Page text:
The policing of prostitution in West Yorkshire – the view from the street (Part One: the Joanna Project)

Photo of the Joanna Project team meeting MP Hilary Benn.

The Joanna Project team. (Photo from MP Hilary Benn’s website)

The police’s approach to tackling prostitution has come under the national media spotlight of late as part of a wider debate about how society views sex work. In previous articles I looked at how West Yorkshire Police, along with most other forces, has chosen not to adopt elements of the ‘Merseyside Model’ which has been instrumental in helping Merseyside Police achieve a 67% conviction rate for crimes of rape against sex workers compared to a national average conviction rate for rape of just 6.5% (2010 data).

The policies and processes that individual police forces adopt, and the standards and behaviours that police leaders set for their officers are of course critical, but to understand the full picture it’s essential to look at what actually happens on the street on a day-to-day basis. Do the interactions between individual police officers and prostitutes working on the streets of West Yorkshire tend to make the working women safer, or do they put them in more danger? Do the interactions support an exit from the cycle of addiction and prostitution which is prevalent among women working on the streets?

To try and answer these questions, I requested interviews with all the support agencies which West Yorkshire Police told me they liaise with. The first of what I hope will be a short series of interviews is presented below. This interview is with Jackie Hird from the Leeds-based Joanna Project.


What is your relationship with West Yorkshire Police like?

We’ve established a good working relationship with WYP. We certainly don’t live in their pocket – but they know who we are, and we know who they are. We’ve built a closer relationship in recent times as Inspector Christopher Bowen (Holbeck Neighbourhood Operations Inspector) has taken over. He’s been very proactive in contacting us. We have a planning application in at the moment for a support centre in Holbeck and the police have been very supportive of that.

I’ve been here for 4 years and I’ve seen a definite change in attitude, at least in the senior officers. A couple of years ago I attended a meeting hosted by the police and they were making statements there about needing to see the women as victims and looking at the bigger picture, recognising they have multiple needs and that policing alone will not solve things. This meeting was the beginning of the formation of the strategy called Responding to Prostitution in Leeds: A Partnership Strategy. I know there are working women who will tell stories about encountering officers who are less than helpful, but it can take time for attitudes to filter down. I don’t think you’ll get every officer signing up to that.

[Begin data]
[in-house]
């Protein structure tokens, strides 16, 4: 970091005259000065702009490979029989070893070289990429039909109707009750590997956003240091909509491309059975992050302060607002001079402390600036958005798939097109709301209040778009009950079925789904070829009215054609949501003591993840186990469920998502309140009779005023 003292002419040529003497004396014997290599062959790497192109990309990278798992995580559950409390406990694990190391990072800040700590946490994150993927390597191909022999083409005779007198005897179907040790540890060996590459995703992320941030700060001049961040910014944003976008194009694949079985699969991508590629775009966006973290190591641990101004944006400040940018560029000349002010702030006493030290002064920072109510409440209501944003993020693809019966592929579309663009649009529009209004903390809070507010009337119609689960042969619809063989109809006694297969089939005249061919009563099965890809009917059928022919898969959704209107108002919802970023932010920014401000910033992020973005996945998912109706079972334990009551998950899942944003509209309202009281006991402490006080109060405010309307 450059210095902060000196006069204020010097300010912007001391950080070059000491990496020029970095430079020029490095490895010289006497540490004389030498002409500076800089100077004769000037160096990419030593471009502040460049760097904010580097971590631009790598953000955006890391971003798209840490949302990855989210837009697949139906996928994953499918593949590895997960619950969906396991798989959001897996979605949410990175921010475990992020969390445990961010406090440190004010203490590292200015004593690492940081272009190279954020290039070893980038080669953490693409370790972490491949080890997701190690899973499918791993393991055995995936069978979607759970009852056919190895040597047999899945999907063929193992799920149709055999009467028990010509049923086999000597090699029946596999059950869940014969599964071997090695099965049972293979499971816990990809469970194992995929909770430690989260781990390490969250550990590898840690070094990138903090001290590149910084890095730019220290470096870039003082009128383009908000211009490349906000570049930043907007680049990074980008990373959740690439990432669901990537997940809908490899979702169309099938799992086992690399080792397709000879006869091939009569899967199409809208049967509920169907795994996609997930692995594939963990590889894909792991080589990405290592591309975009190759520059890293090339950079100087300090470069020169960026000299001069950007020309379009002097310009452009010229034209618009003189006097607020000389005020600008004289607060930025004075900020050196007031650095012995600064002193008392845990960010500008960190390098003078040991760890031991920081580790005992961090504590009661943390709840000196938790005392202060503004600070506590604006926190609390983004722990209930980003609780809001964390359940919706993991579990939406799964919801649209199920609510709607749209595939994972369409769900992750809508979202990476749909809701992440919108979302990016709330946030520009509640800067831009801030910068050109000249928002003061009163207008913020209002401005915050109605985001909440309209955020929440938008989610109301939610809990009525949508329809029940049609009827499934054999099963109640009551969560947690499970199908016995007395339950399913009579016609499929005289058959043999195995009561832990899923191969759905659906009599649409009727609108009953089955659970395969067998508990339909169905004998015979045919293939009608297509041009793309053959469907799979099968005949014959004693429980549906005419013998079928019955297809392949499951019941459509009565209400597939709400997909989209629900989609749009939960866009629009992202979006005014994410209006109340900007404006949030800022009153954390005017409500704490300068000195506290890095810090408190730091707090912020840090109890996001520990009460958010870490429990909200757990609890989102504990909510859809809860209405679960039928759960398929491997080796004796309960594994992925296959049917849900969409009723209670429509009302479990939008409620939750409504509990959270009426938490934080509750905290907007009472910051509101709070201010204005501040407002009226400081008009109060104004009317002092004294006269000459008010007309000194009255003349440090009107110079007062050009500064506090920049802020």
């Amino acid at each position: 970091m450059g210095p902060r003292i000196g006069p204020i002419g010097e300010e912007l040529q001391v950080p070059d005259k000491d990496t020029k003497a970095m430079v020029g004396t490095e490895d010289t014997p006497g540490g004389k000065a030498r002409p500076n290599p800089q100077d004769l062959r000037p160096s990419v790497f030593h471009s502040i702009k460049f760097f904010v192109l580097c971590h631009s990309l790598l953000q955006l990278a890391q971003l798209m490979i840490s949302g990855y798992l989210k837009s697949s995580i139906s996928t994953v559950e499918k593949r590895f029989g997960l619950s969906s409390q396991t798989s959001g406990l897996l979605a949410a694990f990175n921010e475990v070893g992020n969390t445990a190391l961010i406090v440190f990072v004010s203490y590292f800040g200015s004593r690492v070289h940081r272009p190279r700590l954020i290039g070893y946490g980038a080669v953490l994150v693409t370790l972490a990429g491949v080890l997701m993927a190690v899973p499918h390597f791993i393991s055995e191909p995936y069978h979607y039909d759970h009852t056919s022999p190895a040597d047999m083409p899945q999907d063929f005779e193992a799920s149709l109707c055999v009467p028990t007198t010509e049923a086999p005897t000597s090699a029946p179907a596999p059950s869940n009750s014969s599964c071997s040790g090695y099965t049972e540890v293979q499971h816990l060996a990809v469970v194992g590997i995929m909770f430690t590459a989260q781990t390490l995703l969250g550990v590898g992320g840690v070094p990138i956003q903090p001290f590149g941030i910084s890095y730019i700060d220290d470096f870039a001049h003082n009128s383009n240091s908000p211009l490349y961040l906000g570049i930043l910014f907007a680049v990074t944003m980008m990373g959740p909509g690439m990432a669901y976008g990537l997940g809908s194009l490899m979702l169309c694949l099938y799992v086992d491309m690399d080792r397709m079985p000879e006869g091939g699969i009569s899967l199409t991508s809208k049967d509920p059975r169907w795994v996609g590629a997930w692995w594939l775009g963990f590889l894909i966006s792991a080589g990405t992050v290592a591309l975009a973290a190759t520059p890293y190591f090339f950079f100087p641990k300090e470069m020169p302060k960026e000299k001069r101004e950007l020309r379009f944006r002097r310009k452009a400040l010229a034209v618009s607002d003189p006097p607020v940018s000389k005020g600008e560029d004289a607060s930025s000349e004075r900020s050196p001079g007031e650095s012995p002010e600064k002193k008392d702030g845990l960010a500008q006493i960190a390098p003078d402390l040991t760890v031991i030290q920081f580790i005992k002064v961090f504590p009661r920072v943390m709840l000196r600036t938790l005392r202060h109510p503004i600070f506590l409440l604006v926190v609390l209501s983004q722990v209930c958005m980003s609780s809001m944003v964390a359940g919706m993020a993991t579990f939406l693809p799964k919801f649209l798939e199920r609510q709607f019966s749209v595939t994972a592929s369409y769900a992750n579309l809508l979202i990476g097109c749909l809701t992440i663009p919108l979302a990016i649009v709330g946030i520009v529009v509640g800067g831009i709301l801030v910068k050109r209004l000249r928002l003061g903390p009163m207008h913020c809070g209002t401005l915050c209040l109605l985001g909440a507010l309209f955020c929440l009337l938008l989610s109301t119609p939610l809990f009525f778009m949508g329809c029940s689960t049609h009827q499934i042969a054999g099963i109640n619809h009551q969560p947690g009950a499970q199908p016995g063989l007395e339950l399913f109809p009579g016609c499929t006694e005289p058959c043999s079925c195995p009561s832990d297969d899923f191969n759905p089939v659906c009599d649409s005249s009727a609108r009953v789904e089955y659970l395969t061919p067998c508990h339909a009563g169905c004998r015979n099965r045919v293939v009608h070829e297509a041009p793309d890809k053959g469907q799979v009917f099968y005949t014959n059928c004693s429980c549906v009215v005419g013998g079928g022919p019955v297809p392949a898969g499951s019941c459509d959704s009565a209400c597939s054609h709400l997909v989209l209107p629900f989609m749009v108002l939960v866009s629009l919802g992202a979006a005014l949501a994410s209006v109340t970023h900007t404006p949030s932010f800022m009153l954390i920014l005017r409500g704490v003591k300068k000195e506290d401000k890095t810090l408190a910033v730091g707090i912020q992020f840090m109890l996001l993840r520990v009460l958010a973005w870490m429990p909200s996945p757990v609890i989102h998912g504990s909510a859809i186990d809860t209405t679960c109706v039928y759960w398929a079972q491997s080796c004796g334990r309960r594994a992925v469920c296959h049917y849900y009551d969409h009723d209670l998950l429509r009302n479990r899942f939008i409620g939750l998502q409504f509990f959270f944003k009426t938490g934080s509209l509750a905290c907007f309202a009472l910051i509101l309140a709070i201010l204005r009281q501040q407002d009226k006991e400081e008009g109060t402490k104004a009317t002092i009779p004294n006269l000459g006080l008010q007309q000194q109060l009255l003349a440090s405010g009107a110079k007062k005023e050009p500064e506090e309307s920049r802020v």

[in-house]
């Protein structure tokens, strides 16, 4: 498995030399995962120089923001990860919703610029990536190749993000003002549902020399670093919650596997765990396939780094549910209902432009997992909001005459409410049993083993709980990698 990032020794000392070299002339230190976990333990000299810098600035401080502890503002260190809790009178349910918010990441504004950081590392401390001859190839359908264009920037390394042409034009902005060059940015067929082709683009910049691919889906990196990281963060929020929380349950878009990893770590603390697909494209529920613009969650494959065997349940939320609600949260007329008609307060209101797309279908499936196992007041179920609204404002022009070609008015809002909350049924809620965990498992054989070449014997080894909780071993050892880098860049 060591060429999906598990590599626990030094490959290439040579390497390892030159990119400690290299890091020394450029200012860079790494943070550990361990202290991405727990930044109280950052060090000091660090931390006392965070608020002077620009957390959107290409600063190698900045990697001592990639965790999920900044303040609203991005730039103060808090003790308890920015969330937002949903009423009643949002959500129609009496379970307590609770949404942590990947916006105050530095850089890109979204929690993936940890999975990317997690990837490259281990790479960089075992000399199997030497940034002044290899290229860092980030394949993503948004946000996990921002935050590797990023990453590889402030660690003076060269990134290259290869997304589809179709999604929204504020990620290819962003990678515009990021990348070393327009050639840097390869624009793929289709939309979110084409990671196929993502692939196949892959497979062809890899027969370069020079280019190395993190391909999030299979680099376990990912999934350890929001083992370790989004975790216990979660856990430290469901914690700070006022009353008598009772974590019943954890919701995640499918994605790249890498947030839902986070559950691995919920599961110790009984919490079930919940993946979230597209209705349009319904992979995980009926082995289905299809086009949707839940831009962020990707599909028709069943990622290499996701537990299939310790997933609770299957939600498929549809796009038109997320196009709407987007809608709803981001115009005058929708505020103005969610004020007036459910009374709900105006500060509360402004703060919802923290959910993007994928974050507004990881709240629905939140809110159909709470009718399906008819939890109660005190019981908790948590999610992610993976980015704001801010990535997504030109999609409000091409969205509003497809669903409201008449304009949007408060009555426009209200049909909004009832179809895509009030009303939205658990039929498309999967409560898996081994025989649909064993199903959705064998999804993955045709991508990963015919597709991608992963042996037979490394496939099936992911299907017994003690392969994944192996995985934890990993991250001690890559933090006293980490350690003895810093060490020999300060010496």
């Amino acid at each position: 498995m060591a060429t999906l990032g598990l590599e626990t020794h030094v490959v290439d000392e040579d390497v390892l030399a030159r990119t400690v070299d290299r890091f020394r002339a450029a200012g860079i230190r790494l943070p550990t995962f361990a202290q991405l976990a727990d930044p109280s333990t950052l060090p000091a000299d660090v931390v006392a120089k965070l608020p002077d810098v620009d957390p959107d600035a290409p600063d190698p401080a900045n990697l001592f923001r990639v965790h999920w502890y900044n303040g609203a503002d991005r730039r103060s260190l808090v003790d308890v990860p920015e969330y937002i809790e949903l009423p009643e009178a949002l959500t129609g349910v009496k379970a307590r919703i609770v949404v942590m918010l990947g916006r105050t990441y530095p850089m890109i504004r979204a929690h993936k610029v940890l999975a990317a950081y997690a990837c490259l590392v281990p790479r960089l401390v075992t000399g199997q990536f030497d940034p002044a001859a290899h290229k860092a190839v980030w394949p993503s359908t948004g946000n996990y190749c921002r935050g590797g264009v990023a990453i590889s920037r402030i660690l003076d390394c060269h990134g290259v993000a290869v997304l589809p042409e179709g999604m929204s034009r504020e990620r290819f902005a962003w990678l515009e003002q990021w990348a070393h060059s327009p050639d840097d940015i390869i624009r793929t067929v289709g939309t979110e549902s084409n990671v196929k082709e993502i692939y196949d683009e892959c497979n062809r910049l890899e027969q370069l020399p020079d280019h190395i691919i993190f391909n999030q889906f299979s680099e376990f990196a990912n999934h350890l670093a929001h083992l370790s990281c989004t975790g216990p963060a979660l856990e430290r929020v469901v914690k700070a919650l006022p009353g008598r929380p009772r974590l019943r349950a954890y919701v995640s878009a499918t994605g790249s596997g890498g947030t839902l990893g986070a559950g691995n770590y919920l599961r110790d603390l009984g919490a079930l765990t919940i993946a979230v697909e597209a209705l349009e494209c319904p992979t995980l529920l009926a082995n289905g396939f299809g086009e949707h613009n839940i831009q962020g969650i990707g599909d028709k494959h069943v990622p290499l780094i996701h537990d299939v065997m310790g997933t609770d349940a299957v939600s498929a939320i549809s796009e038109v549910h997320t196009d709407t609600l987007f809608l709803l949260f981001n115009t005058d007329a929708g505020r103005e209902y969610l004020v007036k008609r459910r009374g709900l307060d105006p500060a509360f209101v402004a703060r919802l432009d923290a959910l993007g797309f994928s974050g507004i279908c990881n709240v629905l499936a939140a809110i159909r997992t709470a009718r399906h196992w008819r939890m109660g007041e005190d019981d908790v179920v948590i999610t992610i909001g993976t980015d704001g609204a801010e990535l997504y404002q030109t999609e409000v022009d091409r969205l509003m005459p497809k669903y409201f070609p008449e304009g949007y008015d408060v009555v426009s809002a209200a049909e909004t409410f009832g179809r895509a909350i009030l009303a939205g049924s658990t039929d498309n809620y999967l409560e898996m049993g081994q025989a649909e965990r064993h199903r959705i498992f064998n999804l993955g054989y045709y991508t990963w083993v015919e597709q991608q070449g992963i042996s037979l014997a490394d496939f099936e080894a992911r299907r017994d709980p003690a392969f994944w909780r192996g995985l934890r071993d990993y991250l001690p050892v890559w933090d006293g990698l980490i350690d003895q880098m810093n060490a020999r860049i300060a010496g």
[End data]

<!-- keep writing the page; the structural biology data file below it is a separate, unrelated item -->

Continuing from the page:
We do an evening outreach and sometimes officers will come across who don’t recognise us – by and large, once they find out who we are and what we’re doing, they’re respectful of our activities.

What interactions do you have with the police?

We are part of the Ugly Mugs scheme so we would use that if there are any ‘dodgy punter’ type allegations. The police will contact us too. For example, there was recently an incident of rape, so the police alerted us to that and said if anyone had any information to please let them know. They said to put the word out that they were taking the incident seriously. They do make efforts. There’s been an issue ongoing for a while where a particular person has been a cause for concern. Different agencies, including the police, have met to try and resolve the situation. We wouldn’t give information to the police about a client unless it was for their safety, or if someone was missing, or if they’d given their permission to be discussed at a multi-agency meeting to try and help them in some way, for example with exit strategies. We don’t get involved in the police’s duty to uphold the law.

How good are WYP at encouraging your clients to report crimes and to see them through to convictions?

It’s quite difficult to get our clients to report crime and to take it the distance through to conviction. They see violence as an occupational hazard. The women we work with are street sex workers, which is quite different to many indoor sex workers. All the women we support have huge addiction issues. For them, it’s a cycle of working, using, working, using. They’re out there driven by their habit. So things like ‘reporting crime’ can be very low on their priority list. They might think ‘it’s awful what’s happened to me but I still need to work and score.’ I know sometimes there have been efforts made by the police to get women to follow through on statements, but it’s not always where the women are at. Our experience is more that the problem is when the case gets to court. Juries and magistrates etc. don’t see the women as they should – as credible witnesses. They think ‘well, what were you doing out there anyway’.

The women themselves may not see a more enlightened approach from the police. They might not see the bigger picture – they sometimes just see themselves as ‘being moved on’, ‘being lifted’, ‘being ASBO’d’. They don’t trust the police.

Have you heard of West Yorkshire Police’s “Operation Topaz”?

No, I’ve not heard of that.

What about your work to change the community’s view of prostitution – is that done in conjunction with the police?

It’s a hot topic at the moment because of this planning application.

The reason we didn’t go public about our proposal and have lots of meetings is because we’re aware lots of residents don’t want their area (Holbeck) trumpeted as a red light area and we were trying to respect that. Ironically, the challenge from some (but definitely not all) residents has thrust this in to the spotlight.